Diskettenlaufwerke am Beispiel der Commodore 1541 [video]

Dieser Vortrag wurde am 11. Oktober 2020 auf dem (virtuellen) Vintage Computing Festival Berlin gehalten.

Diskettenlaufwerke am Beispiel der Commodore 1541

Aus der Homecomputer- und frühen Personal-Computer-Zeit sind Disketten nicht wegzudenken. Dieser Vortrag beschäftigt sich mit Diskettentechnologie am Beispiel des 5,25-Zoll-Laufwerks “Commodore 1541”, bekannt als das Laufwerk zum Commodore C64. Nach einer historischen Einordnung (Bänder, Platten, 8-Zoll-Disketten) besprechen wir den Aufbau von Laufwerken und Disketten, sowie das Low-Level-Aufzeichnungsformat (Spuren, Sektoren, SYNC-Marker, GCR-Codierung) und dessen Implementierung in der Laufwerks-Firmware. Danach behandeln wir das Dateisystem-Format und die Datenübertragung zwischen dem Laufwerk und dem C64. Wir thematisieren außerdem Schnelllader, welche die Laufwerks-Firmware durch optimierteren Code zum Lesen und zur Datenübertragung ersetzen, sowie Kopierschutz-Systeme, die Nonstandard-Formate mit verschleierten Leseroutinen verbinden. Schließlich sprechen wir noch über Lösungen zum fehlerfreien Auslesen von antiken Disketten mit moderner Hardware.

7 thoughts on “Diskettenlaufwerke am Beispiel der Commodore 1541 [video]”

  1. Hi Michael. I’ve been an avid reader of your blog for a couple of years. Is there any likelihood of this being uploaded to YouTube to benefit from auto-translate?

  2. Sehr sehr guter Vortrag!

    Hätte ich zu meinen C64 Zeiten nie verstanden – aber schön jetzt die Erleuchtung bekommen zu haben.

    Danke dafür.

  3. Hello Michael,

    some comments on your talk:

    1. At first, I wanted to tell you that your example code for writing data (21:05) is misleading. But, thinking about it, I was wrong. I will write the reason at the end of this bullet point.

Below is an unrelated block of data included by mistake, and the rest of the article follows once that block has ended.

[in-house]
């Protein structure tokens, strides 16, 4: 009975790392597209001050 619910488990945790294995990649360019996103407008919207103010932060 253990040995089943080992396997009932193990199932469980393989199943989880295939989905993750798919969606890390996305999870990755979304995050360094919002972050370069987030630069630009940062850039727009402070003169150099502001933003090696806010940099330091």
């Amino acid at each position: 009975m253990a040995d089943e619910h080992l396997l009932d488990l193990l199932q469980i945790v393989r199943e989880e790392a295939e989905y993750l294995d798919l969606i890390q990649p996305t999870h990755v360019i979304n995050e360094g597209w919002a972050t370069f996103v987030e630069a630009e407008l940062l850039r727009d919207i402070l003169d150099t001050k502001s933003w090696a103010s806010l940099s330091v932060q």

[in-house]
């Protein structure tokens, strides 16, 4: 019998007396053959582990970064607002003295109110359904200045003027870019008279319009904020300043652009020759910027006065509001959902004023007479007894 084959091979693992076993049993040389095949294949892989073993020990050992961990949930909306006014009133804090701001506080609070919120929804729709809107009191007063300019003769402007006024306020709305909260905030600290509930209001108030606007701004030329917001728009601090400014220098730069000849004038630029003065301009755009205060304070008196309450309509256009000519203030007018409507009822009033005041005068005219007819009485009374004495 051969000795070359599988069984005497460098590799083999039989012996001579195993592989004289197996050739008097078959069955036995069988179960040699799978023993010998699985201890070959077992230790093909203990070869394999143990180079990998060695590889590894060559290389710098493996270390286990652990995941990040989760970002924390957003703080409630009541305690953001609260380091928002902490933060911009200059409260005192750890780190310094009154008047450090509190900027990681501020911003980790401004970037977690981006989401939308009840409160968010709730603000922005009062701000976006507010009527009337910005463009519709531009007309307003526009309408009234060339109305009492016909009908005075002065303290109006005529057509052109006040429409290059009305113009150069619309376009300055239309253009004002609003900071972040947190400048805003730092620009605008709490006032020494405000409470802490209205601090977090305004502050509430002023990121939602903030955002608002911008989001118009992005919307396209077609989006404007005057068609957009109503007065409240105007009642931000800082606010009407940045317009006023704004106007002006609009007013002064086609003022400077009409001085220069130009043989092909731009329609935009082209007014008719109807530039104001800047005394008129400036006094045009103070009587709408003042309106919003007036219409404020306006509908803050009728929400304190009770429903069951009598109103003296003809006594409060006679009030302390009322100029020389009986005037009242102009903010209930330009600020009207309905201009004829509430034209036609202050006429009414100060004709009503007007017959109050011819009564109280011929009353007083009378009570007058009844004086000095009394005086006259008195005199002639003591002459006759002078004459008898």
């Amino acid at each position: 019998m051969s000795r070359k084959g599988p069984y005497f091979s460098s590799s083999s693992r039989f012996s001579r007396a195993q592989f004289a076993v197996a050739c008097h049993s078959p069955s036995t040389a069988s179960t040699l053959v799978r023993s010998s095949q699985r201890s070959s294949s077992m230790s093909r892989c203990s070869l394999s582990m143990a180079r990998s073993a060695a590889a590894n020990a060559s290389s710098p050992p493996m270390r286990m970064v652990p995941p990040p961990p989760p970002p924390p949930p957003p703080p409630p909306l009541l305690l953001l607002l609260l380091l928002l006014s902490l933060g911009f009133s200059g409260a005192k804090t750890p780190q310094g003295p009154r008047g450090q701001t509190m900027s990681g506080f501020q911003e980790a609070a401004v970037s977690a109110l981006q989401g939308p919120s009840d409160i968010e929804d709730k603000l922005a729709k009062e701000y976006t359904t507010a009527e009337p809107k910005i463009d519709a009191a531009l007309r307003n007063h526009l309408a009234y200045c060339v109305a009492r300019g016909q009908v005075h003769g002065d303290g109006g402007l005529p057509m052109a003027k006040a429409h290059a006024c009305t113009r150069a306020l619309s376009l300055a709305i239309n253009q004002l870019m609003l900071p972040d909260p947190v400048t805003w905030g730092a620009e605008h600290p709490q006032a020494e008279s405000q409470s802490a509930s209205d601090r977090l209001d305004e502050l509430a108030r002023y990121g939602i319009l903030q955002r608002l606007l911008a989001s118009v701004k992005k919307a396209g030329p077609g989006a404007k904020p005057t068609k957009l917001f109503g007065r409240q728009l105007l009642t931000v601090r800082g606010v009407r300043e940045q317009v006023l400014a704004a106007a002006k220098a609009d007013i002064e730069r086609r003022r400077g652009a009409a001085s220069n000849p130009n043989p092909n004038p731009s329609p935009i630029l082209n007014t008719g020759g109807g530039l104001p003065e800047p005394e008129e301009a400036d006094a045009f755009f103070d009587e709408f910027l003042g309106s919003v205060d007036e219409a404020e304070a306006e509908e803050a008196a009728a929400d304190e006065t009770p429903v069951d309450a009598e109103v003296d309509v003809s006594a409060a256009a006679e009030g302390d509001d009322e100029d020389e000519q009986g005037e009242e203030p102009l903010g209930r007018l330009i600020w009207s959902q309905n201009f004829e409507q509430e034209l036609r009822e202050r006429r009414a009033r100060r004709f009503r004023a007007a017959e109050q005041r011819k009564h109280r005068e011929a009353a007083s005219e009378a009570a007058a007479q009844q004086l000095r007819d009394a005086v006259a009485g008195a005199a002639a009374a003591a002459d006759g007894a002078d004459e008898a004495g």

You are right that the bvc loop is used to find out when the byte is written. However, afterwards, it is important to write the new data byte as soon as possible. As you show only that sta/bvc/clv, one might think that it is ok to do some processing, read the next byte from the data buffer, then do a bne or so to the sta and write again. However, this would not work, as the data buffer would have been wrong.
    So, after the clv, the pre-read data byte should be written directly to the output register.

    That’s what the 1541 also does in its firmware. Look, for example, at the routine at $F56E (writing to disk in job loop), especially $f5a5 to $f5cc. $f5a5-$f5af writes the 5 sync bytes for the sector data. At $F5B1, we are still writing the sync marker. $F5B3 prefetches the next data byte to be written, $F5B6 BVC $F5B6 waits for the previous byte to complete, $F5B8 does the CLV and $F5B9 STA $1C01 writes the prefetched data byte to the output port. Then $F5BC/$F5BD loops to $F5B3, so the next byte is prefetched before the firmware waits for the next byte to be complete.

    Now, $F5BF-$F5C8 does the same for the remaining 256 byte. Afterwards, directly after the BVC/CLV of the last byte at $F5CA, the PCR is set to read directly, without further delay.

    Interestingly, this approach is not used in the format routine at $FCBE and following. However, here, it allows for a LDA (),y or LDA 0100,y to read the data to output, there is no pre-read.

    Having read all of this and looked again at the schematic of the 1541 and 2031, I found out that all of my thinking is wrong here, though: The SO line is set as soon as the data byte has been taken over into the parallel-in-serial-out shift register. So, we have enough time to give the next byte into the output port before the next overflow is set.

    2. in the talk, you have your example code for formatting a disk (approx 22:16)
    Here, you have mixed the intra-sector GAP and the inter-sector gap. Your routine writes 11 (= $0B) byte intra-sector, and 9 byte inter-sector, but, the intra-sector gap has to be 9.